Privacy Tools: Opting Out From Data Brokers

Privacy Tools: Opting Out From Data Brokers

Anyone that spends any time online especially on social media sites or gaming sites, most likely is on a list of data brokers. Many individuals are not even sure what data brokers are and some have never even heard the word. All that most people experience is a barrage of telemarketing phone calls, text messages, or emails that they do not remember signing up for. This is because the did NOT sign up. They are the victims of data brokers. 

Some data brokers are just annoying, with repeated telemarketing calls from fake phone numbers, while others are downright malicious and will send viruses, spyware, and malware to pirate personal information for monetary gain. These viruses, spyware, and malware are contained in links that resemble a known website but lead to another spoofed site. 

When the link is clicked the virus, spyware or malware does its dirty job and inserts itself into someone’s mobile device or computer, gaining access to all their personal information, and/or freezing the devices. 

a man is poiting at something

A phone number to “fix” the problem is provided.

This is followed up by a fake phone number to remove the problem. That phone number, however, also leads to the group of individuals committing these cybercrimes and they will ask for access to an individual’s computer or device.  Once given that they have everything they need to steal the identity of the person and wrack up any charges they like anywhere. Legitimate data brokers who are just pesty gather their information from all public records and online forms and websites.  Malicious data brokers gather their information through the criminal activities such as listed above and use malicious codes of all types for access. There are dozens of ways in which malicious data brokers gain access unlawfully to a person’s personal information.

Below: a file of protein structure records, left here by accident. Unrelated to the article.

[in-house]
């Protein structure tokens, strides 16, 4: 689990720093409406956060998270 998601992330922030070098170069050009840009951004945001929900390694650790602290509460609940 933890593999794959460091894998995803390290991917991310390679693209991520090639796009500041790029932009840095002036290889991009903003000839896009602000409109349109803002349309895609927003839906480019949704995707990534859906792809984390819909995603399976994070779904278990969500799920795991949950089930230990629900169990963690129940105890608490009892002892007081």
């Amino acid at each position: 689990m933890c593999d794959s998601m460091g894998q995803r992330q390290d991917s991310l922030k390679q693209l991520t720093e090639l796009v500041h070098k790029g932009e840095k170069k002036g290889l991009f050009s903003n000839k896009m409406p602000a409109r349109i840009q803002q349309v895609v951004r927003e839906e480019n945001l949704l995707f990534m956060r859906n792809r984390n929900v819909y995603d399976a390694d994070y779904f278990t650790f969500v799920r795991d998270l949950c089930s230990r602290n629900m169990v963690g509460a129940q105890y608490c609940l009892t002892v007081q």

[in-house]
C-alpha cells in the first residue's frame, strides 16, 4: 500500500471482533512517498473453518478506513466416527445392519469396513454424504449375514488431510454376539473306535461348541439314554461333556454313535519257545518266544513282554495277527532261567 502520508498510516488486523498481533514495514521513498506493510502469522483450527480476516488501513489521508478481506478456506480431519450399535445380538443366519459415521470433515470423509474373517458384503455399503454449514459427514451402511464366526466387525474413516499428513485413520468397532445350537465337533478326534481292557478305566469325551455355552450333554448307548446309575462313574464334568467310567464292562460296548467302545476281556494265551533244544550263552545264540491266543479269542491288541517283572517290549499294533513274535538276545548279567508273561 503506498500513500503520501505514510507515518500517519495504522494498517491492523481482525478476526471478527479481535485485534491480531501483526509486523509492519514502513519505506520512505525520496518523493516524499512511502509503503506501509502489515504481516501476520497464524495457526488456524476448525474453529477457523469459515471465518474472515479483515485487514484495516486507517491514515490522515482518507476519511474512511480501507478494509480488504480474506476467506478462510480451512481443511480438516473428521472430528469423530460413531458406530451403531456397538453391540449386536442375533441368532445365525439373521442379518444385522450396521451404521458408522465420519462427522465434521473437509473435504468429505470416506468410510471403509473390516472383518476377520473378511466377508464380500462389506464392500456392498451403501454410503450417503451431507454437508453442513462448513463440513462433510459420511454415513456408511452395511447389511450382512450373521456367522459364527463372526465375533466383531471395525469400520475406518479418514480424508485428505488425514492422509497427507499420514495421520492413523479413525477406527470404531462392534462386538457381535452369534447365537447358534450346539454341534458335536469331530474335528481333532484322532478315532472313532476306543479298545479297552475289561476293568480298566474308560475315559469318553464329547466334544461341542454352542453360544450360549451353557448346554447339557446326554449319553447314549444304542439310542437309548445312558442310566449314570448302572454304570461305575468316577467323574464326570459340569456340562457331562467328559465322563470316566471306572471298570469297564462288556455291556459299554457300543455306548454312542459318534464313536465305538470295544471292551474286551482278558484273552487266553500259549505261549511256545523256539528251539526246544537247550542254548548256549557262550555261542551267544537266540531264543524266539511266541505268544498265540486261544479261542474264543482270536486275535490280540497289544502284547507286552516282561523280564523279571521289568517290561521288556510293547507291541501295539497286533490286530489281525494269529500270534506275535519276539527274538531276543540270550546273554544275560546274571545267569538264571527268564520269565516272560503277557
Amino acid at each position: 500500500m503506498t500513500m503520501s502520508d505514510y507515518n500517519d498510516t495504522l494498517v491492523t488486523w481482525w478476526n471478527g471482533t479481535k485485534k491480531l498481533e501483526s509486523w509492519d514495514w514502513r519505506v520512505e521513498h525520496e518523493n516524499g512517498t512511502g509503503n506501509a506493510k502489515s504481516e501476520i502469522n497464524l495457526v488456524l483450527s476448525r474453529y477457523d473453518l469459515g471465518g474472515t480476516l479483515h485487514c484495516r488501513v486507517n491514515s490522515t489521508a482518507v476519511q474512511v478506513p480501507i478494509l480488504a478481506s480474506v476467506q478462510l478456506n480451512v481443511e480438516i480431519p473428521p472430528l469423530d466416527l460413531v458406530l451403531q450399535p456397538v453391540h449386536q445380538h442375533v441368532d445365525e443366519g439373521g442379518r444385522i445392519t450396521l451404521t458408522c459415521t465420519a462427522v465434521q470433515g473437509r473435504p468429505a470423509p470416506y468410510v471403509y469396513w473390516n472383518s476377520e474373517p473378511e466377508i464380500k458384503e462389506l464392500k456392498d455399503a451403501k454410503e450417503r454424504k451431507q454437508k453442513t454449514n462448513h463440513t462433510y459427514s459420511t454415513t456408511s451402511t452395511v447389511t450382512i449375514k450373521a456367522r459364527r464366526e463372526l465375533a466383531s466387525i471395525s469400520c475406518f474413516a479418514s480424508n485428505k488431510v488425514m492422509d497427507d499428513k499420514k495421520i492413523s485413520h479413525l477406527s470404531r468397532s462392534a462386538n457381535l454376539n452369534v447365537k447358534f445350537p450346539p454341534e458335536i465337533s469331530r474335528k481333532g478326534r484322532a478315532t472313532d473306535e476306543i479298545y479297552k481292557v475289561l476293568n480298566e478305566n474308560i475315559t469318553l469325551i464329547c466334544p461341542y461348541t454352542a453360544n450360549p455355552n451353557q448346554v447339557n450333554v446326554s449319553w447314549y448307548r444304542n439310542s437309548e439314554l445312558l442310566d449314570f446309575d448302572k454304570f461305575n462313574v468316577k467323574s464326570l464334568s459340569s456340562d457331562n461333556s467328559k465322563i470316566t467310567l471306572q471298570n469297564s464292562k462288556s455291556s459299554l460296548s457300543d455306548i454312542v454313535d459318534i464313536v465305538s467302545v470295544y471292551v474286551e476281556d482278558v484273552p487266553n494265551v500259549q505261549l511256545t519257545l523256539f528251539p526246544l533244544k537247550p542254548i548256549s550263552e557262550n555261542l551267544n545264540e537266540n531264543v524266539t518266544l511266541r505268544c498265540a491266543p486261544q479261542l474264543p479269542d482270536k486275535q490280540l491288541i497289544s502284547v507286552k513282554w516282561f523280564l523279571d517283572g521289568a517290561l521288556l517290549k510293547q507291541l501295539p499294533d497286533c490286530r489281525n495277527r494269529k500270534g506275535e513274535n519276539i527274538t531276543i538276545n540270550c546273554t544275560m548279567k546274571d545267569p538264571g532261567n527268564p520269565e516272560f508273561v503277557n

Read more: All You Need To Know About CF Card Data Recovery

Whether malicious or just “pesty” most individuals want to opt out from brokered lists. 

There are privacy tools that can be used to do this and methodologies that can be used.  First and foremost, individuals would do well to know exactly where their information exists and if anyone is either using their information or pretending to be them. Nuwber is a people search site that provides a huge database of USA citizens. On the site anyone can type in their own information for free and see immediately where their information is being displayed.